Goodbye and Thank You

On Tue, 28 July, 2020 - 17:02
amritamati's picture

“Every new beginning comes from some other beginning’s end.”

I​ came across this quote from Seneca recently and it resonated as I prepare to leave Akashavana after two years. Originally I was only coming for a year, but very quickly knew that wasn’t going to be long enough, as being in this quiet and beautiful land made me feel at home and supported by nature’s brilliance. One of my constant delights has particularly been sharing the land with the ibex, although there is a sadness there too as they have had an illness over this past year, which has decimated their population and we see far fewer of them than before. Hopefully they will breed and grow over the coming years, but for now it is a joy to sometimes meet one along the path, or hear them munching grasses outside my bedroom early in the morning. You can stand still and stare into each others eyes for quite some time and it feels a little like the communication exercises we used to do in Triratna (maybe they’re still done?). 

Our year here hasn’t been the usual, as I imagine is the case for all of you, with Covid-19 meaning we haven’t had any retreats at all yet and seem unlikely to have any this year now. Financially this isn’t great of course, but personally I have appreciated the time and space to do little. I’m not a ‘doer’ by nature, unlike the others on the team here who enjoy getting on with projects; I am happy to sit and learn about people and the world via podcasts or documentaries, or dive into some engrossing drama. Recently we all listened to the conversations about race, both between Suryagupta and Subhuti, and more recently the panel hosted by Vimalasara. I really recommend them. This feels such a positive move, both in the world as a whole and in our community, and I feel I’m learning about myself, society and my friends. May it long continue.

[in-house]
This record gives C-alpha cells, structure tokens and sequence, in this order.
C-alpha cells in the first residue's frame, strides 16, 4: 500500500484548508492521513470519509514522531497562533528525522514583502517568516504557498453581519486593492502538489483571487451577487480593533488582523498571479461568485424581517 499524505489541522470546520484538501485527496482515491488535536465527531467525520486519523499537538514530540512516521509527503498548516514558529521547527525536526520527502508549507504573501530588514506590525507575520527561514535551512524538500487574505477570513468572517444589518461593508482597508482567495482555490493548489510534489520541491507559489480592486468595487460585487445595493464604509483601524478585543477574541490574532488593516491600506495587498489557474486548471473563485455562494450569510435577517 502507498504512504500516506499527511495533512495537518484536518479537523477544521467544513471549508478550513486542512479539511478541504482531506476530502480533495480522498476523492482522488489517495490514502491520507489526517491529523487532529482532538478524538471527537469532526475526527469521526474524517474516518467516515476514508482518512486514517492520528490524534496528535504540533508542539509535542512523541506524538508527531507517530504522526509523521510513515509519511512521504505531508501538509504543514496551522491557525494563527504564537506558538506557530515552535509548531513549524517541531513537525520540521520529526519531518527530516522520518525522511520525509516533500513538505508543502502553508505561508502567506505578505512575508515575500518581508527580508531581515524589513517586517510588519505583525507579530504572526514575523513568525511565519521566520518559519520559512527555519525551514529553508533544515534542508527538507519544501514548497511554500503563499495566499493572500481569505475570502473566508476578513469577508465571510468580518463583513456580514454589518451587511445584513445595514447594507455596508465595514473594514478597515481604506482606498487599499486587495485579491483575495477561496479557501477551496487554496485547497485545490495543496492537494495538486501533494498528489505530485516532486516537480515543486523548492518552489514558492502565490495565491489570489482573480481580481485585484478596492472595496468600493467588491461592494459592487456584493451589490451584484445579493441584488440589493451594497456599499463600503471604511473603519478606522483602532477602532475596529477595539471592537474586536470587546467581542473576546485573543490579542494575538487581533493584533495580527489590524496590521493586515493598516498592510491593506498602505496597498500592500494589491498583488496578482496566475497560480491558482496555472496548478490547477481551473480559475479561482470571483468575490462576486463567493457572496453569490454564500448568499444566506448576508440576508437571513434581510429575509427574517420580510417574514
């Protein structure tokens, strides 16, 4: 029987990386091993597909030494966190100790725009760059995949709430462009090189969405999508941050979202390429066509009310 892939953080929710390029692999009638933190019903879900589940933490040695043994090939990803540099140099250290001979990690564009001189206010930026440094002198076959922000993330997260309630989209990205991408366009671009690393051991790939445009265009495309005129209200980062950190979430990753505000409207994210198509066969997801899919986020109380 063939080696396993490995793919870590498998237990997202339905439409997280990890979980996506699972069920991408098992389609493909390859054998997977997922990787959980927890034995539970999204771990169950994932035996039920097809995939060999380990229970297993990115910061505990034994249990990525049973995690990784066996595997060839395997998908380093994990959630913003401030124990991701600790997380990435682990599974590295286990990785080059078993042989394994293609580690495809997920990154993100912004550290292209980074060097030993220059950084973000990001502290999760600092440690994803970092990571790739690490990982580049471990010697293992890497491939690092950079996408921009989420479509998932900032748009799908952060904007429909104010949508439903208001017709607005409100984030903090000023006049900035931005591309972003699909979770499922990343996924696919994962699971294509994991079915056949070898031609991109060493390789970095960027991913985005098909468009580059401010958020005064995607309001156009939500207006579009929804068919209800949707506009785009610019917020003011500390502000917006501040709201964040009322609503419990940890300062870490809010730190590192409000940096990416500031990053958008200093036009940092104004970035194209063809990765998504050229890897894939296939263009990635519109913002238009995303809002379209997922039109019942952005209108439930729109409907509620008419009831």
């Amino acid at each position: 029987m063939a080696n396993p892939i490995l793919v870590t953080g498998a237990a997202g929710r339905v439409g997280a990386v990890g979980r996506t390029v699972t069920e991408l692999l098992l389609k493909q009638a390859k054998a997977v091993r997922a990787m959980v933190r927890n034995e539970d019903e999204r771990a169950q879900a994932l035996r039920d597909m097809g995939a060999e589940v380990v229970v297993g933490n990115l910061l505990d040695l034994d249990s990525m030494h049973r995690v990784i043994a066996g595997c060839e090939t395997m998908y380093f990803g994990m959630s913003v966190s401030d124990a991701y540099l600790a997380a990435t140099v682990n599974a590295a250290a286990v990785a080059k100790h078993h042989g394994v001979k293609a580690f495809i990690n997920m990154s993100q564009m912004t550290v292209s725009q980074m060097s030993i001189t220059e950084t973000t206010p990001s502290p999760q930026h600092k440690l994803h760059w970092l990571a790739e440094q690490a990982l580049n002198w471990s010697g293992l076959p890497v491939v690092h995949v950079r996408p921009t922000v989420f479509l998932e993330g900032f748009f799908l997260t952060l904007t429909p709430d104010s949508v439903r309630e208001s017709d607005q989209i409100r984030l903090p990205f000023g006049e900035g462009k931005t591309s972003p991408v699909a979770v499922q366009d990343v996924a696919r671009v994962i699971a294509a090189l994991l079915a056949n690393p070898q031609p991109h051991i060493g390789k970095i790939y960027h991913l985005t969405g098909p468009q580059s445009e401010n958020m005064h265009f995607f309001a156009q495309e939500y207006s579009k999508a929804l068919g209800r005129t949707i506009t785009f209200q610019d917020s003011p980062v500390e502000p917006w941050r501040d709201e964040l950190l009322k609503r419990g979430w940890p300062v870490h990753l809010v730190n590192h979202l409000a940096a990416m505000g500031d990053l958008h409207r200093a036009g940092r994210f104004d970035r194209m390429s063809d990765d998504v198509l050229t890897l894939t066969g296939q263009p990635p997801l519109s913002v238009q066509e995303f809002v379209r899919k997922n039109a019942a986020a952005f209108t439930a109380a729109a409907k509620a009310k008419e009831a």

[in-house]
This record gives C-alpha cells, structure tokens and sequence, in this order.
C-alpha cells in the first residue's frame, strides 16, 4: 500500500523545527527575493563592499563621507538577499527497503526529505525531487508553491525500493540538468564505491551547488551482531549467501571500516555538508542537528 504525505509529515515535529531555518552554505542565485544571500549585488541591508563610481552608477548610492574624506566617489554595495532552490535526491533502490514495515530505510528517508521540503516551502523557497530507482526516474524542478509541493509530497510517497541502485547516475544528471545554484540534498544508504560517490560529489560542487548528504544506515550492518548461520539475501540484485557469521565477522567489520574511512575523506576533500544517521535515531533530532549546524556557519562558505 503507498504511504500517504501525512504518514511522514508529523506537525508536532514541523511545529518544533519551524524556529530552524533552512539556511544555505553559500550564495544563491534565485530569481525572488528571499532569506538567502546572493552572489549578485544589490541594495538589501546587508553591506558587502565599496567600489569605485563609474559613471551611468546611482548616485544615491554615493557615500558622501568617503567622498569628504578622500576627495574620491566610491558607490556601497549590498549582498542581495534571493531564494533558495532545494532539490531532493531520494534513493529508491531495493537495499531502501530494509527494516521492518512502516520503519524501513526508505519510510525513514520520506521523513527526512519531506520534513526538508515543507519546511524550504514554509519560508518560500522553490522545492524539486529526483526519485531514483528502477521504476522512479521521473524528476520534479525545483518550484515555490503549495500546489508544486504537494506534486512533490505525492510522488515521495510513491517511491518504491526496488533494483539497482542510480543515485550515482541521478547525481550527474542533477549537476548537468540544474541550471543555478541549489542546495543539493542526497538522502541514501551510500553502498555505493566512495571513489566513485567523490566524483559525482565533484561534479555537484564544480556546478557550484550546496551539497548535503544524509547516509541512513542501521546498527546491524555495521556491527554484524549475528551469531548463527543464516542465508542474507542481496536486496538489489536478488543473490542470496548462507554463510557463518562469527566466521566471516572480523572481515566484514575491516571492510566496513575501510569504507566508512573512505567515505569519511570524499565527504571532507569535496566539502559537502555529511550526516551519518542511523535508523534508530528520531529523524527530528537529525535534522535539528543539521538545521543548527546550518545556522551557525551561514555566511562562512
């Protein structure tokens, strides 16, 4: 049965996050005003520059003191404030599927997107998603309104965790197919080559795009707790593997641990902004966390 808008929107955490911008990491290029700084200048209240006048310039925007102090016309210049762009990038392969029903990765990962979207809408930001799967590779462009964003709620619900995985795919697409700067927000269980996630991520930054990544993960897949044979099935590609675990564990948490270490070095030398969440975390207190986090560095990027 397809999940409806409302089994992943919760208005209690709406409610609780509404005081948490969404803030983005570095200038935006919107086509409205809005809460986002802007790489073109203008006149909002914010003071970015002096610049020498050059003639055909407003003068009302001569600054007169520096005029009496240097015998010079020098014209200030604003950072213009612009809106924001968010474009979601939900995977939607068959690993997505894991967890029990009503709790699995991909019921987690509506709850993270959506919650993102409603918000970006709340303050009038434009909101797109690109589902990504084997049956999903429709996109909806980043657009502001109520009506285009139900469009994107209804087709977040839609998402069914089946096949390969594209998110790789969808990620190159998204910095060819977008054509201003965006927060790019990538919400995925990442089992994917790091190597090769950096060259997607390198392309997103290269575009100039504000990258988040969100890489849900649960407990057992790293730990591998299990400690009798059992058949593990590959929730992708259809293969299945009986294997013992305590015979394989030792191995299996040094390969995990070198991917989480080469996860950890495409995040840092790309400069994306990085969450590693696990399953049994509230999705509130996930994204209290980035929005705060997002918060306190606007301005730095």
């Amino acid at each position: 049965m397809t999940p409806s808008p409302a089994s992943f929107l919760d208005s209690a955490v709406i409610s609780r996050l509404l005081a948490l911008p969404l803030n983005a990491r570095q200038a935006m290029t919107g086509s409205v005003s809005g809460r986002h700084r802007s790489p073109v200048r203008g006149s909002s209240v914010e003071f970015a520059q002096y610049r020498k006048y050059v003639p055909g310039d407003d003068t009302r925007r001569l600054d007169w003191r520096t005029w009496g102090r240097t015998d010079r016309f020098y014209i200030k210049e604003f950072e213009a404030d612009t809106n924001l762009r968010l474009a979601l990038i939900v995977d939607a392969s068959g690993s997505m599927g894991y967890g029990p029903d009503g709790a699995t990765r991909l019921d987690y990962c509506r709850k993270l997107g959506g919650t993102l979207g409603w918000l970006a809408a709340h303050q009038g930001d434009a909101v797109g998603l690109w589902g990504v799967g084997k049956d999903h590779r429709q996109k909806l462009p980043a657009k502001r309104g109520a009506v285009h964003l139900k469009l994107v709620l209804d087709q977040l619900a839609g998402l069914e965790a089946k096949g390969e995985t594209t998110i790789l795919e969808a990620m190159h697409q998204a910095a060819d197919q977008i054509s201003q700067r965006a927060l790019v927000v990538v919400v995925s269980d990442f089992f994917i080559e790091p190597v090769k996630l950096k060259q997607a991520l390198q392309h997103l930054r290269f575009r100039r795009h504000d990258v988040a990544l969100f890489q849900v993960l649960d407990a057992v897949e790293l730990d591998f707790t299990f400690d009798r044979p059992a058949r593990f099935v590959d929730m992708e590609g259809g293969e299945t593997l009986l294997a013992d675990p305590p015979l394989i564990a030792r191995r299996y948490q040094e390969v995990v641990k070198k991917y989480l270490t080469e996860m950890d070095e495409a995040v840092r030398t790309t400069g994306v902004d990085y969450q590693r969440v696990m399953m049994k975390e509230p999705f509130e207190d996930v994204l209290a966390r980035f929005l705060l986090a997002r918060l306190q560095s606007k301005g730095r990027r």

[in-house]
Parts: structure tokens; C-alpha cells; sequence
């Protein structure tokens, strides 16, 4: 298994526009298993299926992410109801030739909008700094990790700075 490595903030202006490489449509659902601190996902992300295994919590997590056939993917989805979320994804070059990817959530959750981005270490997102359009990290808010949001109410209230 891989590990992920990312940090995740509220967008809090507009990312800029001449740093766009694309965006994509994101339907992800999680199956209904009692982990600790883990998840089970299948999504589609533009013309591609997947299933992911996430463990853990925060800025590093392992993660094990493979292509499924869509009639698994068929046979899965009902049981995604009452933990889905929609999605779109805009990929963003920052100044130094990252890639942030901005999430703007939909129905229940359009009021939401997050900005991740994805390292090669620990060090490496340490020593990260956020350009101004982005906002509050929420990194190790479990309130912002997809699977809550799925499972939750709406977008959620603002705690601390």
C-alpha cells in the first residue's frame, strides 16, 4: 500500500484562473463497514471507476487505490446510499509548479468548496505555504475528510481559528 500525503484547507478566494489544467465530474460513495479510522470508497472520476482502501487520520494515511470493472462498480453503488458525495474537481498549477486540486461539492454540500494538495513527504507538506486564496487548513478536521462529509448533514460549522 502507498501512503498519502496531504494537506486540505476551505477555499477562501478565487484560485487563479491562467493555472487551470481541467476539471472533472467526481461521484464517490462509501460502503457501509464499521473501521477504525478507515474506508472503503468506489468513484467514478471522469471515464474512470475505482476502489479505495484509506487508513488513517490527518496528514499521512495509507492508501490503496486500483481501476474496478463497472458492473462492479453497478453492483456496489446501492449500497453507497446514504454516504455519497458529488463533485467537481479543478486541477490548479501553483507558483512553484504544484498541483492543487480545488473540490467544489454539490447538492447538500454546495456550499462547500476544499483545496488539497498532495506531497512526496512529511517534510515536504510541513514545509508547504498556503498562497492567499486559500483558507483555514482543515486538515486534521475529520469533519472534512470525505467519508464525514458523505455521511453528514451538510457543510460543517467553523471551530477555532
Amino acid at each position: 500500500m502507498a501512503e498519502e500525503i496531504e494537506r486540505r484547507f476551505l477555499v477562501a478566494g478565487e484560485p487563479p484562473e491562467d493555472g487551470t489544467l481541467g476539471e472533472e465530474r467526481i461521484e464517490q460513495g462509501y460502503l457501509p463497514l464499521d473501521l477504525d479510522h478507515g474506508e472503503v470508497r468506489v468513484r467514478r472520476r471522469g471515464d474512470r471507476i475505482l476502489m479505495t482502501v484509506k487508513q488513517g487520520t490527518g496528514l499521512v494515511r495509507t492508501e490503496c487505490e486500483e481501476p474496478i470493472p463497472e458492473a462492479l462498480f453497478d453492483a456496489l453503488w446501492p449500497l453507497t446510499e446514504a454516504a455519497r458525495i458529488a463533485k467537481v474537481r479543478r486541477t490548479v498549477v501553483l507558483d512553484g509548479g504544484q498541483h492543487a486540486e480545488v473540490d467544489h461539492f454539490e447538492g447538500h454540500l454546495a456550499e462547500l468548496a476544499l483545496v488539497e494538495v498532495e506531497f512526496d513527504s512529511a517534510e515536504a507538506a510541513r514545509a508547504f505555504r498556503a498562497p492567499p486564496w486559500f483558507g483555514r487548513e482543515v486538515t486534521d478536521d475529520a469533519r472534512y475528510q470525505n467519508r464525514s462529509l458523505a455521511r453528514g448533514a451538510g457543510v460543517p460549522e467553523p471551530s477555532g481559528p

My last month has also not been as expected…life definitely is king at the moment…but then isn’t it always. Three weeks ago my dad had a cardiac arrest and died 5 days later without ever regaining consciousness. It was hard being in Spain the first couple of days, but as the hospital wouldn’t let anyone visit my sister encouraged me to stay here, but I needed to be with her and my family, so flew over, leaving here with about an hours notice. Community shine through at times like this and Mumukshu was so kind, driving me to Tortosa over an hour away and staying the night with me there so I could catch the earliest bus out to the airport the next morning. The hospital allowed my sister, Dad’s wife and me to stay with him once they withdrew treatment, which I am very grateful for as I was very aware of those families that couldn’t be with their loved ones as they died due to Covid-19 restrictions. It was a painful but also precious 31 hours until he died. Returning to Akashavana a few days later to pack up what little I had left here seemed the best idea, but of course has meant this last couple of weeks has felt very different to how it would have if Dad hadn’t died. Trying to control life seems pointless and yet there is some need to organise too. I must admit I’ve yet to find that balance without stress or apathy taking over.